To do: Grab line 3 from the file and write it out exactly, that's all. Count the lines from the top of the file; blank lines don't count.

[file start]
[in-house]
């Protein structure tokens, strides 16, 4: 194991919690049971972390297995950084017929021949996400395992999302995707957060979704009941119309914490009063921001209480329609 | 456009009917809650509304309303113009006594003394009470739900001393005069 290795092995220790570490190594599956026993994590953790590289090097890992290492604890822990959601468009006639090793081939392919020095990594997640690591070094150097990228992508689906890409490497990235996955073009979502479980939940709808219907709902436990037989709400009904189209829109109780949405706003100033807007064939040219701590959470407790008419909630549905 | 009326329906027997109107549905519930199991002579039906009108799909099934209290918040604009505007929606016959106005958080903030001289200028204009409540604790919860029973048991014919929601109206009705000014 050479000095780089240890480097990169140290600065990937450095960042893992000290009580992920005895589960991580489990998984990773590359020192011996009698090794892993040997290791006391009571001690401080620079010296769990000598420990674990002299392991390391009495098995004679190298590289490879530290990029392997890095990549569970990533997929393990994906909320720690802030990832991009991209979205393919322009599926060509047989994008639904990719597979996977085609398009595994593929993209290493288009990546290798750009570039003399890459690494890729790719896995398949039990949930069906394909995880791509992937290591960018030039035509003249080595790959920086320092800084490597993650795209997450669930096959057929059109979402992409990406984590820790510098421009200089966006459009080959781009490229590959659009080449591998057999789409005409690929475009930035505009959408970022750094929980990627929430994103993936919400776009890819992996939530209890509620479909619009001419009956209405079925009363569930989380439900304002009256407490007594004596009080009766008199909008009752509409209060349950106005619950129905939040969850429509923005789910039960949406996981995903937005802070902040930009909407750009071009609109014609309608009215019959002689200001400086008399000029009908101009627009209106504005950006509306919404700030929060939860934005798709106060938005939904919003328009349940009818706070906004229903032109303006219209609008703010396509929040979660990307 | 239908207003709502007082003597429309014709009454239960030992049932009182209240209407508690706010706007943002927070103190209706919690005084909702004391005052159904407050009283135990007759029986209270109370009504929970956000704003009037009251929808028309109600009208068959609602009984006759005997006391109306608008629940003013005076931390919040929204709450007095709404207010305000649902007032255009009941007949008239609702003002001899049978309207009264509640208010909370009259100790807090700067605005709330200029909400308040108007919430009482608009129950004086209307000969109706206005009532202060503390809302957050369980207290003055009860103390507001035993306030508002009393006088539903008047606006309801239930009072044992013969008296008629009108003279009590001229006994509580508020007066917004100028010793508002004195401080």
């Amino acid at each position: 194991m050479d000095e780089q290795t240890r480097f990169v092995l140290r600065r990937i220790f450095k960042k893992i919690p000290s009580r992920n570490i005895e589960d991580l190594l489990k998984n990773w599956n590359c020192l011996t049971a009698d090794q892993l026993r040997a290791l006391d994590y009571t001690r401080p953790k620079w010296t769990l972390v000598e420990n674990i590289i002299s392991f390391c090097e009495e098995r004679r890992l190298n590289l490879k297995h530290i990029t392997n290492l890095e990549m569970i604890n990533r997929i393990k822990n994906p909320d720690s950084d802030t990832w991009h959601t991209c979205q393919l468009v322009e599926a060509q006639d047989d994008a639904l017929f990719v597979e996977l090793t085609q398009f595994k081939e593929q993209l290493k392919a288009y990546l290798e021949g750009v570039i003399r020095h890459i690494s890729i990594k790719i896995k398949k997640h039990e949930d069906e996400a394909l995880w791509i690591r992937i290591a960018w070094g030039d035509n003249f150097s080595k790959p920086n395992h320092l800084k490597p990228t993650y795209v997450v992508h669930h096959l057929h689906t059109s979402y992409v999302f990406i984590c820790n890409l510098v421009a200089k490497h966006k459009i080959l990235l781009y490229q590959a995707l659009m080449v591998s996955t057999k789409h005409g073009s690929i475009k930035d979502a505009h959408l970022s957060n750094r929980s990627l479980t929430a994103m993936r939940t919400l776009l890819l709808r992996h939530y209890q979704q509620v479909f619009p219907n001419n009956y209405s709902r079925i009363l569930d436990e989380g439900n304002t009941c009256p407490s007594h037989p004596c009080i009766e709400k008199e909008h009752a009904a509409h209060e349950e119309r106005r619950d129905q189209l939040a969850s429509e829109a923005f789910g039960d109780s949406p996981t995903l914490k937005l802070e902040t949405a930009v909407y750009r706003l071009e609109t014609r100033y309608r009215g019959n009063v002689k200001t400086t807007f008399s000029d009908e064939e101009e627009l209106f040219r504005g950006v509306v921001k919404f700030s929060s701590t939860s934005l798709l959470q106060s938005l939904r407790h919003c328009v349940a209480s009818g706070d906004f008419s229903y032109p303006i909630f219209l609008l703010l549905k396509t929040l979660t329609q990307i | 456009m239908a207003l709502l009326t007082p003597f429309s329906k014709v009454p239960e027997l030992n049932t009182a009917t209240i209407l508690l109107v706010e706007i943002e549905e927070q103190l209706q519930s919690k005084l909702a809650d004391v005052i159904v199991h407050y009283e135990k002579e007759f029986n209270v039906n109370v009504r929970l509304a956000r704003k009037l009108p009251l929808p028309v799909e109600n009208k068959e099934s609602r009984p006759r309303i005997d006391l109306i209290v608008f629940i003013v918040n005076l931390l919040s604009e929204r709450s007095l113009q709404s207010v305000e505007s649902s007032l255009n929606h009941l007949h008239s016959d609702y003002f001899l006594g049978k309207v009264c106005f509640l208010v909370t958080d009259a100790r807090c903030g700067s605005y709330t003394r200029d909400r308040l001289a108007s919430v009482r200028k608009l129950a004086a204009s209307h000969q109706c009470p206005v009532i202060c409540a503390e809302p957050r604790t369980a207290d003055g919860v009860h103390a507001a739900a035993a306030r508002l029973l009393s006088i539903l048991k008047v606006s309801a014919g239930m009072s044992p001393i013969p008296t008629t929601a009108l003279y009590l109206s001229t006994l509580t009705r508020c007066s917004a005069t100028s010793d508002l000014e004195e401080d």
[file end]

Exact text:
């Amino acid at each position: 194991m050479d000095e780089q290795t240890r480097f990169v092995l140290r600065r990937i220790f450095k960042k893992i919690p000290s009580r992920n570490i005895e589960d991580l190594l489990k998984n990773w599956n590359c020192l011996t049971a009698d090794q892993l026993r040997a290791l006391d994590y009571t001690r401080p953790k620079w010296t769990l972390v000598e420990n674990i590289i002299s392991f390391c090097e009495e098995r004679r890992l190298n590289l490879k297995h530290i990029t392997n290492l890095e990549m569970i604890n990533r997929i393990k822990n994906p909320d720690s950084d802030t990832w991009h959601t991209c979205q393919l468009v322009e599926a060509q006639d047989d994008a639904l017929f990719v597979e996977l090793t085609q398009f595994k081939e593929q993209l290493k392919a288009y990546l290798e021949g750009v570039i003399r020095h890459i690494s890729i990594k790719i896995k398949k997640h039990e949930d069906e996400a394909l995880w791509i690591r992937i290591a960018w070094g030039d035509n003249f150097s080595k790959p920086n395992h320092l800084k490597p990228t993650y795209v997450v992508h669930h096959l057929h689906t059109s979402y992409v999302f990406i984590c820790n890409l510098v421009a200089k490497h966006k459009i080959l990235l781009y490229q590959a995707l659009m080449v591998s996955t057999k789409h005409g073009s690929i475009k930035d979502a505009h959408l970022s957060n750094r929980s990627l479980t929430a994103m993936r939940t919400l776009l890819l709808r992996h939530y209890q979704q509620v479909f619009p219907n001419n009956y209405s709902r079925i009363l569930d436990e989380g439900n304002t009941c009256p407490s007594h037989p004596c009080i009766e709400k008199e909008h009752a009904a509409h209060e349950e119309r106005r619950d129905q189209l939040a969850s429509e829109a923005f789910g039960d109780s949406p996981t995903l914490k937005l802070e902040t949405a930009v909407y750009r706003l071009e609109t014609r100033y309608r009215g019959n009063v002689k200001t400086t807007f008399s000029d009908e064939e101009e627009l209106f040219r504005g950006v509306v921001k919404f700030s929060s701590t939860s934005l798709l959470q106060s938005l939904r407790h919003c328009v349940a209480s009818g706070d906004f008419s229903y032109p303006i909630f219209l609008l703010l549905k396509t929040l979660t329609q990307i | 456009m239908a207003l709502l009326t007082p003597f429309s329906k014709v009454p239960e027997l030992n049932t009182a009917t209240i209407l508690l109107v706010e706007i943002e549905e927070q103190l209706q519930s919690k005084l909702a809650d004391v005052i159904v199991h407050y009283e135990k002579e007759f029986n209270v039906n109370v009504r929970l509304a956000r704003k009037l009108p009251l929808p028309v799909e109600n009208k068959e099934s609602r009984p006759r309303i005997d006391l109306i209290v608008f629940i003013v918040n005076l931390l919040s604009e929204r709450s007095l113009q709404s207010v305000e505007s649902s007032l255009n929606h009941l007949h008239s016959d609702y003002f001899l006594g049978k309207v009264c106005f509640l208010v909370t958080d009259a100790r807090c903030g700067s605005y709330t003394r200029d909400r308040l001289a108007s919430v009482r200028k608009l129950a004086a204009s209307h000969q109706c009470p206005v009532i202060c409540a503390e809302p957050r604790t369980a207290d003055g919860v009860h103390a507001a739900a035993a306030r508002l029973l009393s006088i539903l048991k008047v606006s309801a014919g239930m009072s044992p001393i013969p008296t008629t929601a009108l003279y009590l109206s001229t006994l509580t009705r508020c007066s917004a005069t100028s010793d508002l000014e004195e401080d």